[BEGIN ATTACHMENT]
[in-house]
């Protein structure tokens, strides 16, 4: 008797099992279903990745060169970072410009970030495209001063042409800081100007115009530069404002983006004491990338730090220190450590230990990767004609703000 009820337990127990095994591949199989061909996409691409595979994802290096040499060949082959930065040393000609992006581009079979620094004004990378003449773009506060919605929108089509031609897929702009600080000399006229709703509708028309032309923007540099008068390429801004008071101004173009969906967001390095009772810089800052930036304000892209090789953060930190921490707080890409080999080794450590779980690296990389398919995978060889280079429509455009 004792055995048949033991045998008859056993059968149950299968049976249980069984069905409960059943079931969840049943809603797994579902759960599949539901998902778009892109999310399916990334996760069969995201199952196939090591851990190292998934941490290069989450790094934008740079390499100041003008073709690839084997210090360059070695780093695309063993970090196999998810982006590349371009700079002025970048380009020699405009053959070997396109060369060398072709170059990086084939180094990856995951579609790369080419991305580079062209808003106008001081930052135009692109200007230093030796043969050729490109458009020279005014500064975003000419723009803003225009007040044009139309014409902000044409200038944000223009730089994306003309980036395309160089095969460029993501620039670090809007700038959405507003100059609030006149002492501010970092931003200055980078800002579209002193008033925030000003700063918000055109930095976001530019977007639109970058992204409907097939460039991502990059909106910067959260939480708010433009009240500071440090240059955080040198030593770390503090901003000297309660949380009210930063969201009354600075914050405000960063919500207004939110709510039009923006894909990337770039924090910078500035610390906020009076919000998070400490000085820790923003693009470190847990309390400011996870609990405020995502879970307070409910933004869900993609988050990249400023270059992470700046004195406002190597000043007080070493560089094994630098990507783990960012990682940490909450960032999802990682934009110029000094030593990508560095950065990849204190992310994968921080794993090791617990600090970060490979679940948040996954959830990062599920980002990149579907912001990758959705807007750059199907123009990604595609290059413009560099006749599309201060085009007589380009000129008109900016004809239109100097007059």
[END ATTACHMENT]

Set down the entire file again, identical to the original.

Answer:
[in-house]
């Protein structure tokens, strides 16, 4: 008797099992279903990745060169970072410009970030495209001063042409800081100007115009530069404002983006004491990338730090220190450590230990990767004609703000 009820337990127990095994591949199989061909996409691409595979994802290096040499060949082959930065040393000609992006581009079979620094004004990378003449773009506060919605929108089509031609897929702009600080000399006229709703509708028309032309923007540099008068390429801004008071101004173009969906967001390095009772810089800052930036304000892209090789953060930190921490707080890409080999080794450590779980690296990389398919995978060889280079429509455009 004792055995048949033991045998008859056993059968149950299968049976249980069984069905409960059943079931969840049943809603797994579902759960599949539901998902778009892109999310399916990334996760069969995201199952196939090591851990190292998934941490290069989450790094934008740079390499100041003008073709690839084997210090360059070695780093695309063993970090196999998810982006590349371009700079002025970048380009020699405009053959070997396109060369060398072709170059990086084939180094990856995951579609790369080419991305580079062209808003106008001081930052135009692109200007230093030796043969050729490109458009020279005014500064975003000419723009803003225009007040044009139309014409902000044409200038944000223009730089994306003309980036395309160089095969460029993501620039670090809007700038959405507003100059609030006149002492501010970092931003200055980078800002579209002193008033925030000003700063918000055109930095976001530019977007639109970058992204409907097939460039991502990059909106910067959260939480708010433009009240500071440090240059955080040198030593770390503090901003000297309660949380009210930063969201009354600075914050405000960063919500207004939110709510039009923006894909990337770039924090910078500035610390906020009076919000998070400490000085820790923003693009470190847990309390400011996870609990405020995502879970307070409910933004869900993609988050990249400023270059992470700046004195406002190597000043007080070493560089094994630098990507783990960012990682940490909450960032999802990682934009110029000094030593990508560095950065990849204190992310994968921080794993090791617990600090970060490979679940948040996954959830990062599920980002990149579907912001990758959705807007750059199907123009990604595609290059413009560099006749599309201060085009007589380009000129008109900016004809239109100097007059």